The aim of the present study was to investigate how situational interest develops over time and how it is related to academic achievement in an active-learning classroom. Five measures of situational interest were administered at critical points in time to 69 polytechnic students during a one-day, problem-based learning session. Results revealed that situational interest significantly increased after the problem stimulus was presented. Subsequently, situational interest gradually decreased but at the end of the day increased again. Testing a path model relating the situational interest measures showed strong (directional) interrelations. Moreover, situational interest was highly predictive for observed achievement-related classroom behaviors. The latter, in turn, proved to be a significant predictor of academic achievement. Aggregating situational interest over the day led to less accurate predictions of achievement-related classroom behaviors and academic achievement. Implications of these findings for situational interest research are discussed.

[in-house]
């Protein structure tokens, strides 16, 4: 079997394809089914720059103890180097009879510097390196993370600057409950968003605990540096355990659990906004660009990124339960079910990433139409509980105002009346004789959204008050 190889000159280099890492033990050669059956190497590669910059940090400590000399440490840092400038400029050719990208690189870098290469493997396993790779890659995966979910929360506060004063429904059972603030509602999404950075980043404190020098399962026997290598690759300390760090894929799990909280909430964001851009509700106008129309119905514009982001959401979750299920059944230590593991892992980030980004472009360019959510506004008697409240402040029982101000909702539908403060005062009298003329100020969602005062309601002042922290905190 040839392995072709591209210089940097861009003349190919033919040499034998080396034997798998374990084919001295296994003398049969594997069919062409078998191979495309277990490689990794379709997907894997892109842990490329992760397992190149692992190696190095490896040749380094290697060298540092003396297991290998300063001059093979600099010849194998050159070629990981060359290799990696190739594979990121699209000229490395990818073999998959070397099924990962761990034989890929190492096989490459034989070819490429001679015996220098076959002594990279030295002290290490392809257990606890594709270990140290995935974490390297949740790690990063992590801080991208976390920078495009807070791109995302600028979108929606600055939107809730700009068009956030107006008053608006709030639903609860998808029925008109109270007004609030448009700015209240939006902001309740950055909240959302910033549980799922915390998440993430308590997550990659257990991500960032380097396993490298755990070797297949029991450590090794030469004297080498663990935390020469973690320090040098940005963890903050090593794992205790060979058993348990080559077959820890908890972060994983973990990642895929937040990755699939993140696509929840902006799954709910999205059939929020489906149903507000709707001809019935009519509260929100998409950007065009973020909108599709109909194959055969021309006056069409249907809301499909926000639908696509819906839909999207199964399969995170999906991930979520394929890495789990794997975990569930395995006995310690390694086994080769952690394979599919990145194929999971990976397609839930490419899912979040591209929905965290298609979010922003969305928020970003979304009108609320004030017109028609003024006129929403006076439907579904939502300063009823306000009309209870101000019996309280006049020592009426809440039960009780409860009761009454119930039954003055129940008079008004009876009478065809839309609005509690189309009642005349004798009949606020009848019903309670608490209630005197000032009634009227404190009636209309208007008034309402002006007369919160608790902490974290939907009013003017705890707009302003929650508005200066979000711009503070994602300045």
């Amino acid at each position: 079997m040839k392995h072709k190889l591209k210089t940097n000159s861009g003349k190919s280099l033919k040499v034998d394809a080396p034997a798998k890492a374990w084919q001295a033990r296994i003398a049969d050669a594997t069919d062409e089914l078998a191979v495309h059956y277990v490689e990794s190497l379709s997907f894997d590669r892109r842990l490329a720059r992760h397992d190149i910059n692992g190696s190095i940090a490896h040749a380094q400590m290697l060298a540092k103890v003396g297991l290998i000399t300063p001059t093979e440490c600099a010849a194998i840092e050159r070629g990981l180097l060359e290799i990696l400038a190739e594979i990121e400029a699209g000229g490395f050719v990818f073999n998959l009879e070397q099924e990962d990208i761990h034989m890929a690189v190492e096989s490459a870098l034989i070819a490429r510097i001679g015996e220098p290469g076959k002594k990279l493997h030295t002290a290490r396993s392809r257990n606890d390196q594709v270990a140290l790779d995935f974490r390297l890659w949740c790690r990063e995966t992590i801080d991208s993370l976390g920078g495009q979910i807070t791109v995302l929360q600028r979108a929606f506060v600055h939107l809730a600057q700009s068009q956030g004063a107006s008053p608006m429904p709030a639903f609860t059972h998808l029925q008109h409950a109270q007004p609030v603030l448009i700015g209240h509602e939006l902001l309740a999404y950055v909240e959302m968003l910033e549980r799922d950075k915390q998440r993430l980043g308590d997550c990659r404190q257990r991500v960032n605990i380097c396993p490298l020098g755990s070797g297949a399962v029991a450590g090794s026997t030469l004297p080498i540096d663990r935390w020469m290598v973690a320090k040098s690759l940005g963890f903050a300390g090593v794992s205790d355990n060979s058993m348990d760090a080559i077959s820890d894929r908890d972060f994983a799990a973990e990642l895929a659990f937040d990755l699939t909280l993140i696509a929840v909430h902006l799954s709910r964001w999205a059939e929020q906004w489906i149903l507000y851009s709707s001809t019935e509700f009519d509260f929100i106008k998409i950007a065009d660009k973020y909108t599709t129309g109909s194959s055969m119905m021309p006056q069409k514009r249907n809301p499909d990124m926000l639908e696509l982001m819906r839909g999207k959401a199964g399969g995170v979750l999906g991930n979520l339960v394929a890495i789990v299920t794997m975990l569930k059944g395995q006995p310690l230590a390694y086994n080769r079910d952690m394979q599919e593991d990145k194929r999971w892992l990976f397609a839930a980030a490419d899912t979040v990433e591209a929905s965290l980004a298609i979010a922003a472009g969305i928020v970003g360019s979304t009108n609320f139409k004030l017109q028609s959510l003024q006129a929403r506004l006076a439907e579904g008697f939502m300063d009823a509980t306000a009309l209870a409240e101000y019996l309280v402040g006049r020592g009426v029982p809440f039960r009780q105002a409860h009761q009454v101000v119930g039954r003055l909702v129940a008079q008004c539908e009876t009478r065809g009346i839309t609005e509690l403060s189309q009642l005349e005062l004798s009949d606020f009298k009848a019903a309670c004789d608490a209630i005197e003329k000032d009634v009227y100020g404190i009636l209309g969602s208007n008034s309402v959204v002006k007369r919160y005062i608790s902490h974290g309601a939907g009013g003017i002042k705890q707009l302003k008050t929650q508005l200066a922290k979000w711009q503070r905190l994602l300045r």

Active learning, Interest, Problem-based learning, Situational interest
dx.doi.org/10.1016/j.learninstruc.2009.11.001, hdl.handle.net/1765/17783
Learning and Instruction
e-pub ahead of print
Department of Psychology

Rotgans, J.I, & Schmidt, H.G. (2010). Situational interest and academic achievement in the active-learning classroom. Learning and Instruction, 21(1), 58–67. doi:10.1016/j.learninstruc.2009.11.001